Our übermensch editor, advisor, critic, and buddy, David D. Wronski, writes:
We like to explore foods from all the world's cuisines. As you probably know there is a demimonde of foodies who go to extraordinary lengths to find the rare, unusual, obscure, and down right outrageous. Andrew Zimmerman is well known from his Travel Channel show, "Bizarre Foods". In an absolute class of one is the peerless, peripatetic, perspicacious, punctilious, and perfectly purple Baron Ambrosia.
My kitty buddy Cooky Cat tends to go far afield culinarily, and so do I. But not quite so assiduously as the aforementioned gentlemen.
Not so long ago shopping in a grocery store catering to Island tastes, we met a very friendly Jamaican lady, Rosalee, and asked her about Cow Foot, a well known dish in the Jamaican cuisine. I am unabashed in approaching other shoppers in stores selling foods of other nations, often asking for how-to suggestions. In semi-jest I asked our Rosalee whether she might make some Cow Foot for us. And, she said, YES! Of, course. "I call you." After several months passed she finally called. Apparently she had mislaid my telephone number, but she found it and was true to her word. Cow Foot with butter beans and spinners (hand rolled thin wheat flour dumplings). Delicioso.
We got along nicely at that dinner and were invited back again for something else, whatever we liked. Our next selection was braised oxtails, also served with spinners. Also, delicioso. At that recent get together we were treated to Stone's Ginger Wine. A fortified wine sweet from macerated raisins with a good ginger kick.
Rosalee's husband George was also there at each of our dinners. He's been a career chef at a resort hotel in Jamaica. He is expert in the island's culinary repertoire, from preparation to foraging.
In our conversation about food, and the foods of Jamaica, George trotted out something we hadn't heard about before. Power Water.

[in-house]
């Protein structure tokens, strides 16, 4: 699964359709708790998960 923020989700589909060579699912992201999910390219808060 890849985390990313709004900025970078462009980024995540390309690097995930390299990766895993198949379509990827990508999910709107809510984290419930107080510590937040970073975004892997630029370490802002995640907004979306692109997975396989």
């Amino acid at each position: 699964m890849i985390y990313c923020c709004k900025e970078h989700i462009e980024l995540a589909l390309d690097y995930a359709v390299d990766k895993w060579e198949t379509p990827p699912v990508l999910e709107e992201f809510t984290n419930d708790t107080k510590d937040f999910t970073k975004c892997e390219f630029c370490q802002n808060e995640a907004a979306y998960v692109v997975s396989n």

Power water is also called Mannish Soup or Goat Head soup. It's called Power Water because it give you the power, mon. A reputation as an aphrodisiac. Front end lifter, if you know the term. It put "the bark in the bite". "Make your daughter walk and talk."
That's right, it's made with the head of a goat; the male ram goat head is best, more strength. Also, throw in the feet and the stomach.
My research turned up the fact that Power Water is a traditional soup served at large gatherings. It is usually cooked outdoors in large quantities over a wood fire. It has healthful and strengthening properties. Jamaicans have a big reputation for their understanding of the healthful properties of foods. Also, plain talk. It good for you, mon. Ladies give it their men to make them more "mannish". So fellas, if the "little lady" is cooking up some Power Water for you tonight, take it as a hint; you can be sure you'll be getting lucky later.
Here is a good recipe for Power Water.
Power Water Recipe:
2 lbs cut up goat's head (male is better), feet, and stomach
1 1/2 gallons of water
6 green bananas, sliced (skin on or off)
1/2 lb coco*, cubed
1/2 lb tropical yam** cubed
1/2 lb carrot cubed
1/2 lb cho cho (Chayote) cubed
1/2 lb Irish potato cubed
1/4 lb scallion cut into pieces
1 medium sized scotch bonnet pepper, finely chopped
5 cloves garlic
2-3 sprigs thyme
12 Pimento berries (Allspice)
Salt to taste
1/2 lb flour for spinners / dumpling
* Coco, aka Taro Root
** Tropical Yam, Mapuey
We're already planning our next visit with Rosalee and George. The menu plan is Ackee and Saltfish (Bacalao / Salt Cod), Jamaica's national breakfast dish. Maybe with some Coat of Arms on the side, THE national dish. The latter is a recipe centered on rice and beans (peas). Here's a good source for the basics of Jamaican ingredients.
We'll keep you posted.
Interesting, the Rolling Stones produced their 1973 album Goat's Head Soup in Jamaica.
"Angie" is a featured song. It's there below to play.
But first, there's the excellent Pluto Shervington and his "Ram Goat Liver".